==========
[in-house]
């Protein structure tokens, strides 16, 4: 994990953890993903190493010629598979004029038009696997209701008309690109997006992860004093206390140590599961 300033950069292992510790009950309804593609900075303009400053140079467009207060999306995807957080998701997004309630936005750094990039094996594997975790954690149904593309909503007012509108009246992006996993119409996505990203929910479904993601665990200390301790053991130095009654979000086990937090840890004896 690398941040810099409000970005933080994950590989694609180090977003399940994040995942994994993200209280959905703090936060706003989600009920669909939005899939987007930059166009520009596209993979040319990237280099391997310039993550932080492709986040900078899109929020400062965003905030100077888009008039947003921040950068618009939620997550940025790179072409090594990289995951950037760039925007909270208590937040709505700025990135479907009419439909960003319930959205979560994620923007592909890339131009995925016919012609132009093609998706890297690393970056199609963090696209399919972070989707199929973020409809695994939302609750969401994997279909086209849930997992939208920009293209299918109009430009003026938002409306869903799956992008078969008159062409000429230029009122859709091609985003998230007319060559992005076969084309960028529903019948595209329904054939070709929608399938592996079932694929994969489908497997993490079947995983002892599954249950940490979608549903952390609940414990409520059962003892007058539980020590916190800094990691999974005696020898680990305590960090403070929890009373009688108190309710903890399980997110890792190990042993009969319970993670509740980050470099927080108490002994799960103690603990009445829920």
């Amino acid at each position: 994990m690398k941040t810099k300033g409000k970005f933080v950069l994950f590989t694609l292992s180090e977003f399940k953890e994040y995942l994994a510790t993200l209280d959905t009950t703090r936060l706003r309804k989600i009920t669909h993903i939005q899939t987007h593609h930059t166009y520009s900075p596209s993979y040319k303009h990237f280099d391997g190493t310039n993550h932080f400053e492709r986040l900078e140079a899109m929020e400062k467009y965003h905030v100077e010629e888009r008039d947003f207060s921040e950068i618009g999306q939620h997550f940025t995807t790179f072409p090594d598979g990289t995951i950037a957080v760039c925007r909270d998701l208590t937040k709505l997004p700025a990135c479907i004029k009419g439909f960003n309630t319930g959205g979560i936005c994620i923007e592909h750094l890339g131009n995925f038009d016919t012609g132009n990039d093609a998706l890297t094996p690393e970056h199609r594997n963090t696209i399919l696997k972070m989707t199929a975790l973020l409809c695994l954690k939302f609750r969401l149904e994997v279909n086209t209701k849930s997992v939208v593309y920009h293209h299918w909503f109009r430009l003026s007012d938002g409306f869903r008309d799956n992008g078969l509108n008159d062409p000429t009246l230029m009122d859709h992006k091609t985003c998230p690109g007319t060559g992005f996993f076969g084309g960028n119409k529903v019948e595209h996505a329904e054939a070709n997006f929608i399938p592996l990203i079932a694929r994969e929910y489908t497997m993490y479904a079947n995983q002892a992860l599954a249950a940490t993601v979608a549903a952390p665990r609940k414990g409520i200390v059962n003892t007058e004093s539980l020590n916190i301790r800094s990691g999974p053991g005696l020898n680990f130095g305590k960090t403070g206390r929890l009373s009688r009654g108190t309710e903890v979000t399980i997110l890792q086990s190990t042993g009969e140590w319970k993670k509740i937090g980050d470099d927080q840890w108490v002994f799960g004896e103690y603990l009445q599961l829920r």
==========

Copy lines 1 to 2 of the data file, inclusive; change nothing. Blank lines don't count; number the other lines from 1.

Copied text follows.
[in-house]
């Protein structure tokens, strides 16, 4: 994990953890993903190493010629598979004029038009696997209701008309690109997006992860004093206390140590599961 300033950069292992510790009950309804593609900075303009400053140079467009207060999306995807957080998701997004309630936005750094990039094996594997975790954690149904593309909503007012509108009246992006996993119409996505990203929910479904993601665990200390301790053991130095009654979000086990937090840890004896 690398941040810099409000970005933080994950590989694609180090977003399940994040995942994994993200209280959905703090936060706003989600009920669909939005899939987007930059166009520009596209993979040319990237280099391997310039993550932080492709986040900078899109929020400062965003905030100077888009008039947003921040950068618009939620997550940025790179072409090594990289995951950037760039925007909270208590937040709505700025990135479907009419439909960003319930959205979560994620923007592909890339131009995925016919012609132009093609998706890297690393970056199609963090696209399919972070989707199929973020409809695994939302609750969401994997279909086209849930997992939208920009293209299918109009430009003026938002409306869903799956992008078969008159062409000429230029009122859709091609985003998230007319060559992005076969084309960028529903019948595209329904054939070709929608399938592996079932694929994969489908497997993490079947995983002892599954249950940490979608549903952390609940414990409520059962003892007058539980020590916190800094990691999974005696020898680990305590960090403070929890009373009688108190309710903890399980997110890792190990042993009969319970993670509740980050470099927080108490002994799960103690603990009445829920």